- Follow the instructions on the container of the refinisher and apply to a small area of your table. Each brand has varied instructions. You’ll want to make sure it sits long enough to pull up the stain and top coat, but not long enough to completely dry.
- Use your scraper and bucket to scrape off the goop and discard. Do this process to the whole table until you reach the desired results. The stain and top coats should be permeated at this point and removed so that you’ll be able to stain the wood with a new color.
- Use your sanding block to sand the table surface down to a smooth consistency.
- Use your tac cloth to get rid of any of the wood grit from the table.
- Use the fine grit sanding paper/block to sand the table surface smooth.
- Use your tac cloth again to get rid of the wood grit.
- At this point you should be able to stain your table!
Use a microfiber cloth and a little bit of your stain and rub your table with the grain. Try a small area of the table first to make sure the stain takes to the wood. If it just comes off without staining the table, it means you haven’t sanded it down enough. Also be on the look out for sneaky kitties who jump on the table while you’re taking a breather! 🙂
- Let the stain dry and then use a fine grit sand paper to sand it down.
- Use the tac cloth to remove the wood grit.
- Repeat these three steps until your table is the desired color.
I scuffed it up a bit at the end and left some kitty prints to give it some character. 🙂
- Once you are done staining your table, you must brush on the Mixwax polycrylic topcoat. If you get the one that I used in the link above, it finishes so clear and without brush strokes. It had low fumes and was super easy to use. Brush on a coat and then sand with fine sand paper.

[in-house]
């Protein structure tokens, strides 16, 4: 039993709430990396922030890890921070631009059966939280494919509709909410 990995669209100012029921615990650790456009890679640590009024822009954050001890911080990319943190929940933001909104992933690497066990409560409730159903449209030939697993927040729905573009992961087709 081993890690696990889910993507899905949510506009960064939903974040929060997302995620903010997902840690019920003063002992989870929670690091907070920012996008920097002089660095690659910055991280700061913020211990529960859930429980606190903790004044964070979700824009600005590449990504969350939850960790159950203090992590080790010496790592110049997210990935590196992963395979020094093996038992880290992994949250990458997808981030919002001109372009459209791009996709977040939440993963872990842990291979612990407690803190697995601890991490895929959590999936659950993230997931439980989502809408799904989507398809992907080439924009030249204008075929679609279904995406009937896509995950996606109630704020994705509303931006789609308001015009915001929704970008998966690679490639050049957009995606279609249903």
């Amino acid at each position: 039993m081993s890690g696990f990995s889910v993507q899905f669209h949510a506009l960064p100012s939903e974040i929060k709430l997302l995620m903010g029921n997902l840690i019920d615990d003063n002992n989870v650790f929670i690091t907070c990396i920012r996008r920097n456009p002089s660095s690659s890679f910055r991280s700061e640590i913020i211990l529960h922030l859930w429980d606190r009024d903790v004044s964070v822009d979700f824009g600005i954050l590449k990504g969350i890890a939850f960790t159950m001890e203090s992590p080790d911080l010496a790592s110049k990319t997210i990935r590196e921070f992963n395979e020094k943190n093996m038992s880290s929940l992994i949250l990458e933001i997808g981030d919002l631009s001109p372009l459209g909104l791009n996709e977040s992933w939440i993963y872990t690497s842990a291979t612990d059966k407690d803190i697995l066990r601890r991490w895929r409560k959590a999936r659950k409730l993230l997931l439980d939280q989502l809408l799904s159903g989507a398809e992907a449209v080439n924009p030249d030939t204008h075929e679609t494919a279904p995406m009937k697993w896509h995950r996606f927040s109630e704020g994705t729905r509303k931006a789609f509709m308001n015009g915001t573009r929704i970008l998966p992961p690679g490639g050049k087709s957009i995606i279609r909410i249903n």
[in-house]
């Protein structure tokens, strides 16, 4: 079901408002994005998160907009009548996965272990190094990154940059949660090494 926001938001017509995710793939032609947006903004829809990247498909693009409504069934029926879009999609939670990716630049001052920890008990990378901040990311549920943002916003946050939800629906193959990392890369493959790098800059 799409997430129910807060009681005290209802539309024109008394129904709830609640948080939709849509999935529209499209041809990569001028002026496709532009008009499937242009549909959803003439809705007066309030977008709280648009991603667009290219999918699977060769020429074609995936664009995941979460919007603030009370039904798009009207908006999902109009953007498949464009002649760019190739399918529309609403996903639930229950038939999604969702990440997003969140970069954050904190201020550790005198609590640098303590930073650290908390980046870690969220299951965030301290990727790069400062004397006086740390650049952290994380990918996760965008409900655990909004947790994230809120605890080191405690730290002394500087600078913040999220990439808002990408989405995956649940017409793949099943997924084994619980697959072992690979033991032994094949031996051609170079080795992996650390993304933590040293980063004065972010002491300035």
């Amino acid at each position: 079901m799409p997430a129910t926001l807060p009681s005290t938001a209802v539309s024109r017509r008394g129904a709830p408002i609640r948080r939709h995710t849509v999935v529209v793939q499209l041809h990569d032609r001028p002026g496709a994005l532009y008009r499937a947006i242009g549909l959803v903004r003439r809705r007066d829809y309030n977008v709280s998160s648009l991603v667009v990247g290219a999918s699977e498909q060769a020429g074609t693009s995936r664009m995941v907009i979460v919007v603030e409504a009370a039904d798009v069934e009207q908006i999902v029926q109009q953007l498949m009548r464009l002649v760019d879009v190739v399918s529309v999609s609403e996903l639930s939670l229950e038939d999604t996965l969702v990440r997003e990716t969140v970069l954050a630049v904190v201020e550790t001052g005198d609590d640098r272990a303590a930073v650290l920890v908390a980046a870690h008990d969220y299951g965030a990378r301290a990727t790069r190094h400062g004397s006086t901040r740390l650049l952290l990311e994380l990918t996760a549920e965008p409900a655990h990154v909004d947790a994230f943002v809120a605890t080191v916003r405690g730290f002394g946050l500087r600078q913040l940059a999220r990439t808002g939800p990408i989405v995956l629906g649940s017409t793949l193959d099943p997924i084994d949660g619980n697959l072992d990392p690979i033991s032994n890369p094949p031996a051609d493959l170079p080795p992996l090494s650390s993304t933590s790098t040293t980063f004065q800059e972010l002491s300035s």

Repeat 3-4 times. Do not sand the final layer.
- Congratulations, you have just refinished your tabletop!
To complete the bottom of the table:
- Prep your surface with liquid deglosser and let dry.
- Paint all of the visible crevices of the table base with your Rustoleum Chalk Paint and paintbrush.
- Let dry and paint a second coat.
- Voila! Your table is donezo!
To complete painting the chairs:
**You can either handpaint all of the chairs, or use spray paint. Each chair took me 1.5 cans of Rustoleum Chalk Spray paint, but it also saved me a lot of time and headache. It’s really up to you. I hand painted two and spray painted the rest.**
- Unscrew the cushions from the chairs and set aside.
- With your microfiber cloth, you guessed it! Rub on some deglosser to clean and prep the surface of the chairs.
- With either your paint and paint brush or your spray paint, paint the chairs and let dry.
- I finished mine with two coats and they looked lovely.
While your cushions are off, you can also recover them like I did since my old fabric didn’t work with the newly painted white chairs.
I will do a separate post on how to recover chairs and link back to this one.
Thanks for reading, and please feel free to ask me any questions in the comments below.
Happy fun with this DIY and don’t forget the wine! 🙂